Rikugi-en, a Poetic Landscape
Not far from Ueno Park, Rikugi-en was my favorite garden in Tokyo. Completed around 1700, it was created for the mansion of a high-ranking samurai.
Rikugi-en means Garden of the Six Principles of Poetry. The six principles are associated with a form of classical Japanese poetry called waka, which predates haiku by several centuries. I don’t understand the six principles myself, but if you want to know more you can look here.
Gardens and nature are integral to Japanese poetry. In fact, there are today 37 Japanese botanical gardens devoted to displaying plants from the Manyoshu (meaning ‘Collection of Myriad Leaves’), which is the most ancient of Japanese poetry anthologies.
In its 21 acres, Rikugi-en contains 81 scenes drawn from classical Japanese and Chinese poems.
It is similar to Koishikawa Korakuen and other strolling gardens in that it is organized around a small lake, islands, and hills. For me, though, Rikugi-en’s poetic scenes combined the most satisfying mix of drama, mystery, and tranquility.
A bridge over peaceful waters.
This part of the garden is modeled on an actual place called the Bay of Poetry. In fact, it is held that the whole topography of Rikugi-en is a miniaturized version of the landscape in a province then called Kishu, in the southern part of the main island of Japan.
I thought that the small arch contained in the stone above was very eye-catching.
Gazing across the water toward cloud-pruned trees evokes a dreamy sort of feeling for me.
And this scene with the small boathouse was suggestive of deep tranquility. I’d try to get in that boat if I didn’t get seasick so easily.
A very different sort of landscape is found in this corner of the garden.
This is some kind of Liriope, I think. The plant, which is native to Japan, is extensively used in parks and gardens here.
Though small, these flowers and purple berries stood out near the stones and rushing water.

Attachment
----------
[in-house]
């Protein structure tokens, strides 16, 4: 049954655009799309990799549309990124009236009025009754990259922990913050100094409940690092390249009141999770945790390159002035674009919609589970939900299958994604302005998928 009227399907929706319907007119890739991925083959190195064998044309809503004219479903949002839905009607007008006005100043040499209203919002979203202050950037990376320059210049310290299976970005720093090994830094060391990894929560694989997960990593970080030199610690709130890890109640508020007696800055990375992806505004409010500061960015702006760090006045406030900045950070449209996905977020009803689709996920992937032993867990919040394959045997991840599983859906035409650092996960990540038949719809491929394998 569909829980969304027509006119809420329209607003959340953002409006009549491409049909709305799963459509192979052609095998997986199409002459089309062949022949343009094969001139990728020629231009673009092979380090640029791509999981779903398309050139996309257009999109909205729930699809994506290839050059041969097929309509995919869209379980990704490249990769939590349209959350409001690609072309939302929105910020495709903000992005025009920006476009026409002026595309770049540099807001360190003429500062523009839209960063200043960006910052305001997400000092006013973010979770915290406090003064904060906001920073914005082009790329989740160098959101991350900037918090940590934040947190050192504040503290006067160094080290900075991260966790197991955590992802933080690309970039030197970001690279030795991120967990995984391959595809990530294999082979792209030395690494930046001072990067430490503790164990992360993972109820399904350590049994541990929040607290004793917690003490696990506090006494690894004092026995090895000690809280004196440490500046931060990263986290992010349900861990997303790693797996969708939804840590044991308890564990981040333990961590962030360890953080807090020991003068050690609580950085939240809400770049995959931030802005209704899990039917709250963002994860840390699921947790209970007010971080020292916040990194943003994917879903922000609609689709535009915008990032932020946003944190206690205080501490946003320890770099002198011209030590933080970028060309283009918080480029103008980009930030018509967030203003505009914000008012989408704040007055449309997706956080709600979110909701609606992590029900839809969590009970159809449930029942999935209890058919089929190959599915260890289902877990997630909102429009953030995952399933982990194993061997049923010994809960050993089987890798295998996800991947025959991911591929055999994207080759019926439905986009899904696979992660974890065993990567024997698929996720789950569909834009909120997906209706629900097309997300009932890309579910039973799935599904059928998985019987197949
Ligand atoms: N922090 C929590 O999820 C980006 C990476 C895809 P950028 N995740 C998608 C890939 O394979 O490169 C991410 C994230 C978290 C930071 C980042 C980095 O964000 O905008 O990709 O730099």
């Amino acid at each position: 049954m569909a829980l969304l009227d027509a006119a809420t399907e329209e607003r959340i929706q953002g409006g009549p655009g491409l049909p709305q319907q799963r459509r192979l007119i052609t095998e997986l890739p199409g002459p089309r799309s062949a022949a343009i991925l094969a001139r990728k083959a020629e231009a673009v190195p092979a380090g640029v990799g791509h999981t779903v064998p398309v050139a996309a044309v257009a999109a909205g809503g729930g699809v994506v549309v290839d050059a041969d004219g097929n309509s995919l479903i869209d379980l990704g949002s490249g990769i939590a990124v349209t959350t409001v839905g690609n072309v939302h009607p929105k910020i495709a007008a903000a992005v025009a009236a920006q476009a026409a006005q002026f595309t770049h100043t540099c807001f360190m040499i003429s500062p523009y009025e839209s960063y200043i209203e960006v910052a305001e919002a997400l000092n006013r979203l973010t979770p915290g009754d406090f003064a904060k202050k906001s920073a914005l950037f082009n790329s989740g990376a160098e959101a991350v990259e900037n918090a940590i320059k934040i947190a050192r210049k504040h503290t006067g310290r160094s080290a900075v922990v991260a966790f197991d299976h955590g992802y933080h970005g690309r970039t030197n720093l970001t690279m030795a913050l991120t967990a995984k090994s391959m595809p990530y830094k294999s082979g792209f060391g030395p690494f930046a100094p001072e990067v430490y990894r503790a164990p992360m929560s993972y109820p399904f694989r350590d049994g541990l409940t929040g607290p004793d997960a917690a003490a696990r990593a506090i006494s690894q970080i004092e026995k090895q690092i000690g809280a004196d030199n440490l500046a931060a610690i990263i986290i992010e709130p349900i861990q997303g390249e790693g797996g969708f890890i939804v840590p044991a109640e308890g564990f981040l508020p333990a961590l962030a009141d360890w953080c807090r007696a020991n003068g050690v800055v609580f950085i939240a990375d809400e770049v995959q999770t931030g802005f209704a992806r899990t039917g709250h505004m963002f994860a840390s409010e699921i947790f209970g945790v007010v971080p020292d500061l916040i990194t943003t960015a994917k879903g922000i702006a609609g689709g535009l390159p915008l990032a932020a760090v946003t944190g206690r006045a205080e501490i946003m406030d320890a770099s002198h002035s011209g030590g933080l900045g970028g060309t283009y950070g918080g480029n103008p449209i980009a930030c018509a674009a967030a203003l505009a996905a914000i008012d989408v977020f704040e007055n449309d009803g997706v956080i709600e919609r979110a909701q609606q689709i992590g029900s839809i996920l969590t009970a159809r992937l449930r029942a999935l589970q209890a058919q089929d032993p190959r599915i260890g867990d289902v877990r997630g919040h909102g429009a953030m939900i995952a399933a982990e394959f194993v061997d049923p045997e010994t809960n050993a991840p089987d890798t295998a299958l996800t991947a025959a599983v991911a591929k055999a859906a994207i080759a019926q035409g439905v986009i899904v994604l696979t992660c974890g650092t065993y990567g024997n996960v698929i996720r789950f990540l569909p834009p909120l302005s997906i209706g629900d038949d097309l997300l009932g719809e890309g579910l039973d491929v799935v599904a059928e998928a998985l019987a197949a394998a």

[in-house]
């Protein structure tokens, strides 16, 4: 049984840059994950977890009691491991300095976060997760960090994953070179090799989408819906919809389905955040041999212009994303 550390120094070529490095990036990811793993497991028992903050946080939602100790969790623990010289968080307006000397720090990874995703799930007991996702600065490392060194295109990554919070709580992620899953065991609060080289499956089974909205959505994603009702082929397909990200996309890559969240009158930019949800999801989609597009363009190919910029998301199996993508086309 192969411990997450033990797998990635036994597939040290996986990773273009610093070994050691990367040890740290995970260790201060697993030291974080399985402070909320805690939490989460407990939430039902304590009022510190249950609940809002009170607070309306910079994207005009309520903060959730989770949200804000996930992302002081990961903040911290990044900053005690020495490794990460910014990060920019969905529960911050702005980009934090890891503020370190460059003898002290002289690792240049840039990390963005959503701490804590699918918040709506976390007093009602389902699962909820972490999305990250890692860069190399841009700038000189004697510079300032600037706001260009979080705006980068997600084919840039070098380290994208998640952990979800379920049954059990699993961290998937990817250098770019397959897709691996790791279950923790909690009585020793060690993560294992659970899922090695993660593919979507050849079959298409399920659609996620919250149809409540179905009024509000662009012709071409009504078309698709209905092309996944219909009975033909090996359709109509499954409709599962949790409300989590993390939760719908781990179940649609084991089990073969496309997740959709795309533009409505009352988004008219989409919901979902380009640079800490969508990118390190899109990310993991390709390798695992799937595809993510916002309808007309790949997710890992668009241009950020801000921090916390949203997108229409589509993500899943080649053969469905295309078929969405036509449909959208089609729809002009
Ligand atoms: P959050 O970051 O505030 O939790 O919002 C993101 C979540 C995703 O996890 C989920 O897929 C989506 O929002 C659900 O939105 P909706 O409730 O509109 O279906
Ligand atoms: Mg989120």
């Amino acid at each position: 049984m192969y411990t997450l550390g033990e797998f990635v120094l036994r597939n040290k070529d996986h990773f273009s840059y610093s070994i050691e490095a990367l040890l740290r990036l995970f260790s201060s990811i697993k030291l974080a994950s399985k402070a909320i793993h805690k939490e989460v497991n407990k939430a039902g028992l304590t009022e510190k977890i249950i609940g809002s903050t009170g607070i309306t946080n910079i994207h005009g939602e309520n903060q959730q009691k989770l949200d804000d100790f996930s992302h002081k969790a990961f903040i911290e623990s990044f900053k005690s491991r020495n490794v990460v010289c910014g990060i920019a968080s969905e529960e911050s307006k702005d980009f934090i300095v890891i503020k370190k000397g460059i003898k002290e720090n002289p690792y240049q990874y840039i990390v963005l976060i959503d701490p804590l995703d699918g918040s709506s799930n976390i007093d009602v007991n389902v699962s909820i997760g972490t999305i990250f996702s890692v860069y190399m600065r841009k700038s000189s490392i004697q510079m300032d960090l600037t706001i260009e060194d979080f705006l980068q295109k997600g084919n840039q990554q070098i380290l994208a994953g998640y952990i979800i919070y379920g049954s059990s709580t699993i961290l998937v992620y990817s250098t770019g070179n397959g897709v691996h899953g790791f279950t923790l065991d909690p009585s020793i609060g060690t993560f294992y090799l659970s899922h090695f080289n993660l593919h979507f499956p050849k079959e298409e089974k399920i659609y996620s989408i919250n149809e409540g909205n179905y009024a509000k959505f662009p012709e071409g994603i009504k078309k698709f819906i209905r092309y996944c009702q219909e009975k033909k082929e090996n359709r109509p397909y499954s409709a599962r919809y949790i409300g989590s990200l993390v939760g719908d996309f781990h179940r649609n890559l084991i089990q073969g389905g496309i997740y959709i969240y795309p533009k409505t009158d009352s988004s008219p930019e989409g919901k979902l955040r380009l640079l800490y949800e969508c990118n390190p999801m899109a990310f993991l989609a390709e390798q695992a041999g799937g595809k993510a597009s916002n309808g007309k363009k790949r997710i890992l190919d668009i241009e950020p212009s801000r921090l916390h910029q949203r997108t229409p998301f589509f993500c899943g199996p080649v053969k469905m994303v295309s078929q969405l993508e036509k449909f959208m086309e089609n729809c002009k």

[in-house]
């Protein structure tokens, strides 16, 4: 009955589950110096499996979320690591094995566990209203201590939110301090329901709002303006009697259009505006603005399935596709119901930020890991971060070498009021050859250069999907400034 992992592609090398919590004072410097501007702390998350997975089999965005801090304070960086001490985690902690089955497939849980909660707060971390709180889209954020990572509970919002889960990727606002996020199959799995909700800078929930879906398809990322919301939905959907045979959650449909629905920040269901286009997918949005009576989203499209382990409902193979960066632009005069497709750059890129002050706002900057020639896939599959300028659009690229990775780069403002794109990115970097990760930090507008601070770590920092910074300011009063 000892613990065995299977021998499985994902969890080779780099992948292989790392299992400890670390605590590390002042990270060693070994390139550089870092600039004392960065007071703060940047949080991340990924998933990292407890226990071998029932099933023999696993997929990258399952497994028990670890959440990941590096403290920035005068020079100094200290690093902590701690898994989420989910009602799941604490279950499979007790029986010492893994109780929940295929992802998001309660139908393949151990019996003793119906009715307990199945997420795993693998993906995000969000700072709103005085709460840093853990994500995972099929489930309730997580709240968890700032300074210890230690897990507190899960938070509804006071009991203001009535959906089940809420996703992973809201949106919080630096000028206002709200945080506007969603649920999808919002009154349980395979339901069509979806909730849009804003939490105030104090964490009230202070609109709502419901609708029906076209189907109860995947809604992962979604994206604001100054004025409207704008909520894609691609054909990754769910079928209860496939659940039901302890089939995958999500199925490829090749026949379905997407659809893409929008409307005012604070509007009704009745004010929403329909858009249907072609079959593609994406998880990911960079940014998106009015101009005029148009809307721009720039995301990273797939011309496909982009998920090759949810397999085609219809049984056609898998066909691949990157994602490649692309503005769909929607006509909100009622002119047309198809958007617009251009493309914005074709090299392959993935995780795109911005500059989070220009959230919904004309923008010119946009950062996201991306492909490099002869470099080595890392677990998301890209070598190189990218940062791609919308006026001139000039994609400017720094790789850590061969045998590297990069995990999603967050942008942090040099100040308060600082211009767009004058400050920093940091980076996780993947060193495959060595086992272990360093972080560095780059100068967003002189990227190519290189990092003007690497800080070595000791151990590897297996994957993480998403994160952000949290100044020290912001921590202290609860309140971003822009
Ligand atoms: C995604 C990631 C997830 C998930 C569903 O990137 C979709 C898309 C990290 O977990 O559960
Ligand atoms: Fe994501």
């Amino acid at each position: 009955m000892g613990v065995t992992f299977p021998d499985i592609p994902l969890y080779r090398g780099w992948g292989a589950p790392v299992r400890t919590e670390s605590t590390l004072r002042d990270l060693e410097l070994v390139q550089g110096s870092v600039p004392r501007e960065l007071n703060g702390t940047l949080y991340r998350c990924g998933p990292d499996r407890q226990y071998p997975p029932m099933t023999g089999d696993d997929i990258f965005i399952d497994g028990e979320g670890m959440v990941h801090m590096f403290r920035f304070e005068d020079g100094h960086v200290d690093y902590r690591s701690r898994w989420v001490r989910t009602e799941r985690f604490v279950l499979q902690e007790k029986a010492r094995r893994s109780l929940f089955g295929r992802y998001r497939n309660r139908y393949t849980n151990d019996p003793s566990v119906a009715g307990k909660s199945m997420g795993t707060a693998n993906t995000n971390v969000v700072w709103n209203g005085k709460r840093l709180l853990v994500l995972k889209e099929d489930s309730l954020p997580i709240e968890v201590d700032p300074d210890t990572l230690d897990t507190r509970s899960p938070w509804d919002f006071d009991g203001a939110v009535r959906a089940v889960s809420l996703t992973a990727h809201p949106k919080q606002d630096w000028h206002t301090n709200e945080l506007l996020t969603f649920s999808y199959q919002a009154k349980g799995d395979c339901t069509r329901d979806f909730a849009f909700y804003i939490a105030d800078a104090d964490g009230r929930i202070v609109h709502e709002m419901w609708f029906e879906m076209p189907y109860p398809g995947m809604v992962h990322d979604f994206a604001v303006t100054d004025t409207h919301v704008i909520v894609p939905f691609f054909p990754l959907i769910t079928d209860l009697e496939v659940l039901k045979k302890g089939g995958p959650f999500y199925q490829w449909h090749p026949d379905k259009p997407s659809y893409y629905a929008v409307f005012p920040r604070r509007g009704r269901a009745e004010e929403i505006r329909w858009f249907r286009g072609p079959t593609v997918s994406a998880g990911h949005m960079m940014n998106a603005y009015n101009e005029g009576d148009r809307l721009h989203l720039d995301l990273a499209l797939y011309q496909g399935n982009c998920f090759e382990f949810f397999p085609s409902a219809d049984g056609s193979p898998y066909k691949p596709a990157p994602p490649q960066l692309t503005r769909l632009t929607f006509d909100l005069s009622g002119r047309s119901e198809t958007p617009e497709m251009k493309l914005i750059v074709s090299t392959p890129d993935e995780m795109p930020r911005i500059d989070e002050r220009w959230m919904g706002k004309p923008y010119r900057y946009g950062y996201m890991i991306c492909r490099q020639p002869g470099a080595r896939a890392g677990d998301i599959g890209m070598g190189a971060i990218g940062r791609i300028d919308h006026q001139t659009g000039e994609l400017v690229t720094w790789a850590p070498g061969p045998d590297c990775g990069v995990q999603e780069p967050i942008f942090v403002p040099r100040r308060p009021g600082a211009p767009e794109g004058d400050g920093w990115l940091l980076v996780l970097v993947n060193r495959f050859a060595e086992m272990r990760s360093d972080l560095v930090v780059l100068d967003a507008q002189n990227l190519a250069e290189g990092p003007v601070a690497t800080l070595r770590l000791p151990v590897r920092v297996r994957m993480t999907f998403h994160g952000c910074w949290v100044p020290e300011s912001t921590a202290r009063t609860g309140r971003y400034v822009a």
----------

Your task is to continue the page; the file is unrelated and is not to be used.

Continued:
You come upon this view as you cross a stream on stepping stones.Though everything is of modest size, to my eye it really did suggest a much grander and more dramatic landscape.
There’s a small waterfall at the far end – here’s a closer look.
We are not alone.
Here’s an interesting foliage plant. No idea what it is, but I like the mix of variegated and non-variegated leaves. Is it one plant or two, I wonder.
A small hut at the top of a rise is a good spot for taking in the surrounding woodland.
Another bridge. This scene suggests woods inhabited by magical creatures.
Emerging from those woods you come upon this expansive view.
We are still not alone. Japanese gardens seem to be very popular with turtles.
Another bridge, this one of stone.
This bridge is edged with Liriope on both sides.
So many lovely ferns.
I was getting tired (and hot), and I was going to skip climbing up the small hill called Fujishirotoge, from which you can see most of the garden and beyond. However, a very fit-looking Japanese woman about ten years my senior insisted that I go up. So I did, partly because I was afraid she might drag me up there.
In springtime flowers are plentiful at Rikugi-en, but not in August. I did, however, come across this Lily, no doubt the last of its siblings to flower.
There are plenty of Tokyo gardens I haven’t seen. However, based on my limited experience, Rikugi-en is the place I’d suggest if you could visit only one garden in Tokyo. It is a garden that can take you out of yourself, a poem written in plants, stone, and water.